Considering climate disclosures through 4 “frames” of thinking
Here’s the intro from this note by Harald Walkate:
I’ve done a lot of thinking about the sense & nonsense of emissions disclosure lately and I’m making incredible progress. That is to say, I haven’t come up with any definitive answers yet. But I think I’ve come up with the definitive questions. With some help from the lovely people at MJ Hudson where I did a training last Friday, giving me the opportunity to ‘test-drive’ this slide.
These questions will allow you to decide for yourself whether emissions disclosure initiatives are a great idea (i.e., deserve an A), a bad idea (i.e., deserve a D), or a terrible idea (i.e., deserve an F).
This, of course, also depends on your motivation:
– Better investment risk management?
– Reducing emissions?
– Selling emissions measurement services and data?
– Selling ESG/green funds?
The questions are categorized in four different ‘frames’ of thinking:
– Accuracy: a lot of people are obsessed with getting more accurate data, but is that even possible? How accurate is needed? And how accurate is the data that we have already? And what are the incentives of those advocating rules that require more accuracy?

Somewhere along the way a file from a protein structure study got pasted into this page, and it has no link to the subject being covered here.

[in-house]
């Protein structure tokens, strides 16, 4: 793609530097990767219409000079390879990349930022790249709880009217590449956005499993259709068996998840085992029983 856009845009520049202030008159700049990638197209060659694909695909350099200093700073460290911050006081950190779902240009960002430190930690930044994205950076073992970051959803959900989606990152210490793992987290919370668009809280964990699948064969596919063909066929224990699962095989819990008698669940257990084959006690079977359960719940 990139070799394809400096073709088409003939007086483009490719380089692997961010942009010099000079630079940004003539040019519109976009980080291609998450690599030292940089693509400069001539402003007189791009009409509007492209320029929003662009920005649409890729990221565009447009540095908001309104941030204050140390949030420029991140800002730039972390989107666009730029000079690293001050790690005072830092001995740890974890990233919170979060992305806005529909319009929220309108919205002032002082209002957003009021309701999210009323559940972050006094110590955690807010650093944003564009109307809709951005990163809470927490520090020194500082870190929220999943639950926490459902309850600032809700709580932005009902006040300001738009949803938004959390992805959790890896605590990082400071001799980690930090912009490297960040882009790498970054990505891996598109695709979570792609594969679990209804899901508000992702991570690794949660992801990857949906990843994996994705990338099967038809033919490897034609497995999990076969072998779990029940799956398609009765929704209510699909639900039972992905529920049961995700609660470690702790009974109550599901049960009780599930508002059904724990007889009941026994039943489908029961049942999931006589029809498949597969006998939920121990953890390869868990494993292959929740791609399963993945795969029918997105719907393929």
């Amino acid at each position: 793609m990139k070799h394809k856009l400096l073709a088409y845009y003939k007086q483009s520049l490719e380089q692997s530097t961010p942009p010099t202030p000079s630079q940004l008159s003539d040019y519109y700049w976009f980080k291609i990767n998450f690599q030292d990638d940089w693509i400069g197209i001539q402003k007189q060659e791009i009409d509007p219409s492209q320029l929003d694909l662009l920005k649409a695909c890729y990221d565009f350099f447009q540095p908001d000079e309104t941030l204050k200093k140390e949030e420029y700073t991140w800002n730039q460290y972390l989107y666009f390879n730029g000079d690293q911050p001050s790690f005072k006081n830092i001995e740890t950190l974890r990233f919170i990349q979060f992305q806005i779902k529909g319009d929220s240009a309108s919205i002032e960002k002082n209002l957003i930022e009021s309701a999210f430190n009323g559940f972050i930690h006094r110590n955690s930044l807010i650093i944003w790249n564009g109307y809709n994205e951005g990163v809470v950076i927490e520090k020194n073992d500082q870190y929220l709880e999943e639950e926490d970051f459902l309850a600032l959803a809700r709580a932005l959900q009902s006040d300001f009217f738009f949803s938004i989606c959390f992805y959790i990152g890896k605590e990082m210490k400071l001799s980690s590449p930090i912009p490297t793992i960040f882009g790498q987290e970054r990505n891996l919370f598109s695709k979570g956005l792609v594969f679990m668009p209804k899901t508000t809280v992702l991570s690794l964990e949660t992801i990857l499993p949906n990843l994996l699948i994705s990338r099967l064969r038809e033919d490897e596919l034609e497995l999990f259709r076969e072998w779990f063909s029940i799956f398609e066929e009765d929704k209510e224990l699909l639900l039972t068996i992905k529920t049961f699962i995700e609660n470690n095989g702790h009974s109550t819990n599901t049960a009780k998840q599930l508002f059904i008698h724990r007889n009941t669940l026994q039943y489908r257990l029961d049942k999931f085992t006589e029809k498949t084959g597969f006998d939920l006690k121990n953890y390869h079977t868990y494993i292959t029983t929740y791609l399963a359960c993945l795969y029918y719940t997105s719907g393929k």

– Attributability: emissions disclosure rules are based on the assumption that emissions should be attributed, or assigned, to individual companies. But can they? And is it even needed?
– Agency: emissions disclosure assumes that investors and companies have agency to act – but do they? And, if not, who does?
– Distraction: emissions disclosure proponents typically say this is the highest priority for companies and investors today. And that this is a necessary building block for other, future, actions. But is it? Or is our preoccupation with emissions disclosure drawing our attention away from other – perhaps higher – priorities?